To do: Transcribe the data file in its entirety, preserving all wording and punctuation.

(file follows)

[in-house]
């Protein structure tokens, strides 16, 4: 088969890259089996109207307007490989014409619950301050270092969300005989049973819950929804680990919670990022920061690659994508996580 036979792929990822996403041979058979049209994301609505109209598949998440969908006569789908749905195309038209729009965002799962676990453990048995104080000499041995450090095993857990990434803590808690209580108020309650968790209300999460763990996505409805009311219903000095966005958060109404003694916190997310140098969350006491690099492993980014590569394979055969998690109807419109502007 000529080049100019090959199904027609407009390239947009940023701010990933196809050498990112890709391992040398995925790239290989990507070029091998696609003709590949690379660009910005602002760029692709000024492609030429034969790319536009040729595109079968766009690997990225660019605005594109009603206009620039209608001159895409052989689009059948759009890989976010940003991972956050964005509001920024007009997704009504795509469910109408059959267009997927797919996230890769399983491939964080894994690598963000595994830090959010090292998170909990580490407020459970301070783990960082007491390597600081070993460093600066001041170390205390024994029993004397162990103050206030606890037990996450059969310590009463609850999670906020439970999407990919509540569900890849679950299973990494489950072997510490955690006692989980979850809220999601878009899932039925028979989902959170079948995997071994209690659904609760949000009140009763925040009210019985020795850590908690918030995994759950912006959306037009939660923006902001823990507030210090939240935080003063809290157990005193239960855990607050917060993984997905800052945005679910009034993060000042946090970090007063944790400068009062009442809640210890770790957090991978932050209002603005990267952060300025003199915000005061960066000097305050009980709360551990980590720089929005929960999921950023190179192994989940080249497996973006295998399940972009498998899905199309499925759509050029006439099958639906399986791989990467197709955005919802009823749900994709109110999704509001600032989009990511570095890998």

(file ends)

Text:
[in-house]
């Protein structure tokens, strides 16, 4: 088969890259089996109207307007490989014409619950301050270092969300005989049973819950929804680990919670990022920061690659994508996580 036979792929990822996403041979058979049209994301609505109209598949998440969908006569789908749905195309038209729009965002799962676990453990048995104080000499041995450090095993857990990434803590808690209580108020309650968790209300999460763990996505409805009311219903000095966005958060109404003694916190997310140098969350006491690099492993980014590569394979055969998690109807419109502007 000529080049100019090959199904027609407009390239947009940023701010990933196809050498990112890709391992040398995925790239290989990507070029091998696609003709590949690379660009910005602002760029692709000024492609030429034969790319536009040729595109079968766009690997990225660019605005594109009603206009620039209608001159895409052989689009059948759009890989976010940003991972956050964005509001920024007009997704009504795509469910109408059959267009997927797919996230890769399983491939964080894994690598963000595994830090959010090292998170909990580490407020459970301070783990960082007491390597600081070993460093600066001041170390205390024994029993004397162990103050206030606890037990996450059969310590009463609850999670906020439970999407990919509540569900890849679950299973990494489950072997510490955690006692989980979850809220999601878009899932039925028979989902959170079948995997071994209690659904609760949000009140009763925040009210019985020795850590908690918030995994759950912006959306037009939660923006902001823990507030210090939240935080003063809290157990005193239960855990607050917060993984997905800052945005679910009034993060000042946090970090007063944790400068009062009442809640210890770790957090991978932050209002603005990267952060300025003199915000005061960066000097305050009980709360551990980590720089929005929960999921950023190179192994989940080249497996973006295998399940972009498998899905199309499925759509050029006439099958639906399986791989990467197709955005919802009823749900994709109110999704509001600032989009990511570095890998």